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Kessler, Goodwin debate at West Virginia State University

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Democratic candidates Jeff Kessler, at left, the current Minority Leader in the State Senate, and former U.S. Attorney Booth Goodwin participated in the debate. Businessman Jim Justice declined several invitations to participate in the live debate. photo by the West Virginia Press Association

INSTITUTE, W. Va. – Job creation, the crumbling infrastructure, whether the coal industry has a future, the terrible drug epidemic in the state and legalizing medical marijuana were the main topics of discussion at the Democratic gubernatorial debate at the Davis Fine Arts Center of W.Va. State University in Institute on Monday evening.

The debate was hosted by Eyewitness News WCHS-TV and Fox 11 in Charleston and was broadcast live on that channel, WTOV in Wheeling and live via an Internet stream. Civitas Media newspaper was also one of the participants of the debate.

Democratic candidates Jeff Kessler, the current Minority Leader in the State Senate, and former U.S. Attorney Booth Goodwin attended the debate. Businessman Jim Justice declined several invitations to participate in the live debate.

Eyewitness news anchor Rick Lord served as moderator for the event, while Civitas Media publisher Edward Martin (Williamson Daily News and Logan Banner), WTOV news personality Ryan Eldridge and Kennie Bass, a longtime television news reporter and anchor for WCHS and WVAH, were the three panelists. The panel represented the three congressional districts in the Mountain State.

Kessler answered the first question by Lord on bringing jobs to the state and the budget concerns and what the candidates would do to fix that problem. The longtime senator has already proposed a tax increase on cigarettes in the Mountain State.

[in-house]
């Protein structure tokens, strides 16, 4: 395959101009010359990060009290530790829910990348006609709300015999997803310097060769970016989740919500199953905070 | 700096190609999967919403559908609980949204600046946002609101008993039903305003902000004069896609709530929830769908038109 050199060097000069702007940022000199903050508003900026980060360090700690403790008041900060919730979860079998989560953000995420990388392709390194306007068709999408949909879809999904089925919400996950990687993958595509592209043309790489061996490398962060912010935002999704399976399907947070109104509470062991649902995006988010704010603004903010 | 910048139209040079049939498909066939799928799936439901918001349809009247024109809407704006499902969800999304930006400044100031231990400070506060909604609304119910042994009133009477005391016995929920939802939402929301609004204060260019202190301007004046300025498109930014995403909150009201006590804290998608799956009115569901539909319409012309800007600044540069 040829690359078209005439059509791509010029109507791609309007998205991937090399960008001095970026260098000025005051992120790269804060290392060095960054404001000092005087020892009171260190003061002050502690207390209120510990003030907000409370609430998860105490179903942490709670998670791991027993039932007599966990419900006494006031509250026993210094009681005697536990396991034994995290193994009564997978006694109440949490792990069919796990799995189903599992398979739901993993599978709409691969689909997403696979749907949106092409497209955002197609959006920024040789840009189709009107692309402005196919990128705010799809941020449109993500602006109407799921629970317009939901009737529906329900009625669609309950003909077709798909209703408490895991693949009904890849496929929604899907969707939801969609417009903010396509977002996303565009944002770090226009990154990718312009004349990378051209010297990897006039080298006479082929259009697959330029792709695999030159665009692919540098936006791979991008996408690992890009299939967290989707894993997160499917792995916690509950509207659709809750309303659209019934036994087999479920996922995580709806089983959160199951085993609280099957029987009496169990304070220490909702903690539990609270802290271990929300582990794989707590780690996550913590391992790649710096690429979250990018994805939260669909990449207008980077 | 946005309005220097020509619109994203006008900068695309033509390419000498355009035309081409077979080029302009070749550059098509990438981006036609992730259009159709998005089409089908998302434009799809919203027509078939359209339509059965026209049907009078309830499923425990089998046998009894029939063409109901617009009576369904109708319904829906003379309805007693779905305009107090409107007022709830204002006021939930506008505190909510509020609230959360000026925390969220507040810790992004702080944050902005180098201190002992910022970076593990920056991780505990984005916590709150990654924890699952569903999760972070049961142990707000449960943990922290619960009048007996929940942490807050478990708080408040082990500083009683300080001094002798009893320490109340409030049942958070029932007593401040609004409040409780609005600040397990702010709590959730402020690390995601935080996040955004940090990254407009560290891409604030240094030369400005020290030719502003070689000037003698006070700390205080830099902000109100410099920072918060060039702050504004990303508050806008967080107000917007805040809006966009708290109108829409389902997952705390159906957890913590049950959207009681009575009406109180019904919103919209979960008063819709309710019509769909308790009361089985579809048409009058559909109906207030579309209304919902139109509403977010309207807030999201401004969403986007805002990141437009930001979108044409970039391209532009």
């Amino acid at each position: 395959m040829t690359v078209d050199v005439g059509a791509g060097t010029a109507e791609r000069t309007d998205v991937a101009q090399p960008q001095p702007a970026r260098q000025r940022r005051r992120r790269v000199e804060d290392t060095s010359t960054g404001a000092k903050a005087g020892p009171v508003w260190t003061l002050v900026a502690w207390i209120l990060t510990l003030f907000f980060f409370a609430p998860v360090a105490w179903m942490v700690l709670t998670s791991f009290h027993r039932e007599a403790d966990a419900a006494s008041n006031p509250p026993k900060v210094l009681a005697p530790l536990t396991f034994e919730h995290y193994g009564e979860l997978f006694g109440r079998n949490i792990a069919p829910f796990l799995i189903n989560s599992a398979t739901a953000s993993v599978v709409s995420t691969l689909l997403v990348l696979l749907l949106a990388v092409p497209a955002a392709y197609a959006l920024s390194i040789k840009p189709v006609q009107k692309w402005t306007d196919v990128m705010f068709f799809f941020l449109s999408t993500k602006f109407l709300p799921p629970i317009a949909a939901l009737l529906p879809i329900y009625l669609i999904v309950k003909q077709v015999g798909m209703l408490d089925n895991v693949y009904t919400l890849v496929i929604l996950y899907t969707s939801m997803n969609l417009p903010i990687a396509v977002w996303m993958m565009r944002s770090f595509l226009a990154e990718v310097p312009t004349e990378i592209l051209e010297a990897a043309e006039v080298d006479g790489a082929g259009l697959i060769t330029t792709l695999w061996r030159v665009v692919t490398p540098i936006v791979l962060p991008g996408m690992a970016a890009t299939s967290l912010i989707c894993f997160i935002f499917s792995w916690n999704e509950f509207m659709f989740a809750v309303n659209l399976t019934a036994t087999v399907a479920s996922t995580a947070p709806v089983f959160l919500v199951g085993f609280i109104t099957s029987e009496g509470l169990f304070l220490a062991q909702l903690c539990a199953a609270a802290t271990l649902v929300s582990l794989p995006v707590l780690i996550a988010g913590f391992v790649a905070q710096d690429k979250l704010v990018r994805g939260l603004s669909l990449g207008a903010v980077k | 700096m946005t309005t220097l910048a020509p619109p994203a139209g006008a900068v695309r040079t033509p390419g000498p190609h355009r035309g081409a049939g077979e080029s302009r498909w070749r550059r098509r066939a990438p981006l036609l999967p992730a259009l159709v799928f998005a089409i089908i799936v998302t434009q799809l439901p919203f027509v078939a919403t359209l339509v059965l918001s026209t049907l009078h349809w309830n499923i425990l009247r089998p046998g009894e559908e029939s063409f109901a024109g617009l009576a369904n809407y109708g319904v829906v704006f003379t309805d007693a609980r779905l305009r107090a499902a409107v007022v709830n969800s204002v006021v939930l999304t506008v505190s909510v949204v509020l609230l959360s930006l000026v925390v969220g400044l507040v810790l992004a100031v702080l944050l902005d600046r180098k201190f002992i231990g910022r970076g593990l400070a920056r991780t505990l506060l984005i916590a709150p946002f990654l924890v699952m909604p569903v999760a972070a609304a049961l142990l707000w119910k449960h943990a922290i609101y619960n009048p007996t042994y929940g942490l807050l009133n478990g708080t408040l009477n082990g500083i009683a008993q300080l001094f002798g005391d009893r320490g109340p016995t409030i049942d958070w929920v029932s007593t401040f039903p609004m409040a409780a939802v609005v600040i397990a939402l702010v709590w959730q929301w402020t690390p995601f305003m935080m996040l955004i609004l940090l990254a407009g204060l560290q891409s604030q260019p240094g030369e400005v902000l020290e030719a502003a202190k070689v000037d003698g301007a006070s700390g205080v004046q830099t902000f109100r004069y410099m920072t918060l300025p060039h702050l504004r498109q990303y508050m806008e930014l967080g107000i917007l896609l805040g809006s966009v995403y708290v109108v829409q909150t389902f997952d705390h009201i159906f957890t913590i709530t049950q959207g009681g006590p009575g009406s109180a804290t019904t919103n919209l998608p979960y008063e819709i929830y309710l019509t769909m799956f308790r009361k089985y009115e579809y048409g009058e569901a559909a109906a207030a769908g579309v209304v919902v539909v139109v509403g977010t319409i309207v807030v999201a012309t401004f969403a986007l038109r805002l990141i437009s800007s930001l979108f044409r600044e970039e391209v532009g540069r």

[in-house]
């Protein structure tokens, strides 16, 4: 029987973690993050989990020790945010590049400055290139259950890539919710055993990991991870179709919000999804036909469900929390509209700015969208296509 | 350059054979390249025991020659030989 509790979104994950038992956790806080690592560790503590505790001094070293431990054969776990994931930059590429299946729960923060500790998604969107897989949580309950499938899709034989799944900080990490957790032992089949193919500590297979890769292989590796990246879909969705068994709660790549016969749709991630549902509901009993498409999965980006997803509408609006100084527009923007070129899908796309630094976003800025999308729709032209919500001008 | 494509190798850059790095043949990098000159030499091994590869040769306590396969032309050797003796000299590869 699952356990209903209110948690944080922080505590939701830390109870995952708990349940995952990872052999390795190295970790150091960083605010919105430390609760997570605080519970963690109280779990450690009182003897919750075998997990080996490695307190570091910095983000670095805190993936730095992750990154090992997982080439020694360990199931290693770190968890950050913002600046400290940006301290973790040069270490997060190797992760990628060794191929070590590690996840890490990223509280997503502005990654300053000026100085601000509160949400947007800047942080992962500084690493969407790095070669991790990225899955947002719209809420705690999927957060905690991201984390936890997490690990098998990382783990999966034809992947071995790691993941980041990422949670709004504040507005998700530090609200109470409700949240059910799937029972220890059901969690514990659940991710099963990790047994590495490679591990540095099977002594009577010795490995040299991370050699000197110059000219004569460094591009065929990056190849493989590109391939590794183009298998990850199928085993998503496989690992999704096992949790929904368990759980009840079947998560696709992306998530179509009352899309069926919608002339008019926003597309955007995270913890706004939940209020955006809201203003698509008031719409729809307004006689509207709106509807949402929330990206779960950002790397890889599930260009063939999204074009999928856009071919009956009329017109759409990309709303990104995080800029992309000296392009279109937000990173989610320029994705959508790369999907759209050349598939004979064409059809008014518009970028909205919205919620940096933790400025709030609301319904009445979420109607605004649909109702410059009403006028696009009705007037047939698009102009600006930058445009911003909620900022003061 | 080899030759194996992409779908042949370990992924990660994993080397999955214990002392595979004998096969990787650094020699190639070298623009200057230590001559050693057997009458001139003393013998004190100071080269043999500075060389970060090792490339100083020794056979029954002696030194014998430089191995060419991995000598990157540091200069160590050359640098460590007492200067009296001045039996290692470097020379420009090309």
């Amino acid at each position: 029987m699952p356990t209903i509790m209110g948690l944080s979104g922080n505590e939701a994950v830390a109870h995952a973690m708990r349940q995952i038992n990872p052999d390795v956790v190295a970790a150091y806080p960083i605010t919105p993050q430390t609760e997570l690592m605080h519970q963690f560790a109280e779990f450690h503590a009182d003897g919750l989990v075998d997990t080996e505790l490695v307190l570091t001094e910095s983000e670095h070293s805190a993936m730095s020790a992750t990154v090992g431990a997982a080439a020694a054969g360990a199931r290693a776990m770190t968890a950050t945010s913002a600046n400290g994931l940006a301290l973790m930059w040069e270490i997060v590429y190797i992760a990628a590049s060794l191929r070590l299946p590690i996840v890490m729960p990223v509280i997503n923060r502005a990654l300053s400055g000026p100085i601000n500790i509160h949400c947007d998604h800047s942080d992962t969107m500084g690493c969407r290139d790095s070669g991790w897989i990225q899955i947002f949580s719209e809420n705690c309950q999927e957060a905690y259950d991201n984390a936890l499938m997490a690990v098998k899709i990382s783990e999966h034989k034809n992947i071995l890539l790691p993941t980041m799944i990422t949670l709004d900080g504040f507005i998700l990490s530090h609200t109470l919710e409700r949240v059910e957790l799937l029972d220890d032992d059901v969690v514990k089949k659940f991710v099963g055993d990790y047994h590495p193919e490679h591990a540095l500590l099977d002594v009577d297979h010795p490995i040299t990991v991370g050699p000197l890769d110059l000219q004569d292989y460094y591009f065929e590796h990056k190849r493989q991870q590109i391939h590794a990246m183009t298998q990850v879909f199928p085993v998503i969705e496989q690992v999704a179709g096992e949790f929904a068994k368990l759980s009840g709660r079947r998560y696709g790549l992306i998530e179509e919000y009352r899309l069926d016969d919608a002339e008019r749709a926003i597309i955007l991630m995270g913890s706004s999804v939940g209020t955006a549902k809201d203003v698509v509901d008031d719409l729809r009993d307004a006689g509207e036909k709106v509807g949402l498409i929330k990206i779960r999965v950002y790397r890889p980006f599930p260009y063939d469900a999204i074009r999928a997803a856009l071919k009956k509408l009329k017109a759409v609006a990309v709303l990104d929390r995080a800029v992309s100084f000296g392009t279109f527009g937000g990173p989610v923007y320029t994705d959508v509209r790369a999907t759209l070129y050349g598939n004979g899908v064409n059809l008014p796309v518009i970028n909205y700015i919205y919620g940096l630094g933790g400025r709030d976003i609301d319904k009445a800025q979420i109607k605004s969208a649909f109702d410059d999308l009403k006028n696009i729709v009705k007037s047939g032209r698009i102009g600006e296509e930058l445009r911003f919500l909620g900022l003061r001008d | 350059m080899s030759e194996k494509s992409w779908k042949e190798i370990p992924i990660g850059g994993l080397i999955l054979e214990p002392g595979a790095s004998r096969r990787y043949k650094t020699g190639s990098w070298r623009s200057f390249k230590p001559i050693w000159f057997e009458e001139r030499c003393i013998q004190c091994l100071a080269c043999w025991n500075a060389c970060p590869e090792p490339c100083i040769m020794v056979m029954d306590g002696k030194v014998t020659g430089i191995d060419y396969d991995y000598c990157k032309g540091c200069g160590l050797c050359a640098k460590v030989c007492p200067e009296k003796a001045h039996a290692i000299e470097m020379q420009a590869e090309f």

“The first thing we need to do is invest in the infrastructure,” Kessler said. “That is the hallmark of my platform. We have been cutting, cutting and cutting services and funding for education.” To dig ourselves out of this hole we have to train a skilled and sober workforce. I’m going to dedicate my administration to investing in people.”

Kessler reiterated that investing in people and infrastructure was his top priority. He also mentioned free community college training. Kessler said that higher education cuts have only increased tuition rates for students.

Goodwin was the first to strike a blow at the empty podium of where Jim Justice was a no-show. “Our opponent said it is all about jobs, jobs and jobs. We haven’t heard word one about where those jobs are going to come from.”

“My idea is this. When is the last time we went to the small businesses in each community and asked them – how can we help grow your business? How can we help you create one new job,” Goodwin said? “We need to commit to that. We need to look inside ourselves in West Virginia to grow within.”

Goodwin said the state has given tax breaks and benefits to out-of-state companies, but not invested in the mom and pop stores. “If we commit to that, we will see corresponding diversification across industry,” Goodwin added.

The candidates were asked about the prescription drug epidemic in W.Va. Kessler knows first-hand about this dilemma. His son has fought drug problems and went through rehab. Goodwin heard and tried many drug cases as a U.S. Attorney for the southern part of the state.

Both candidates said more money needs to be invested in drug treatment and recovery programs. Goodwin noted that it costs $25,000 to $35,000 a year to house a prisoner in the state’s jail system.

Kessler pointed out that there was a need to educate the medical community because physicians are the persons who over-prescribe strong pain medications.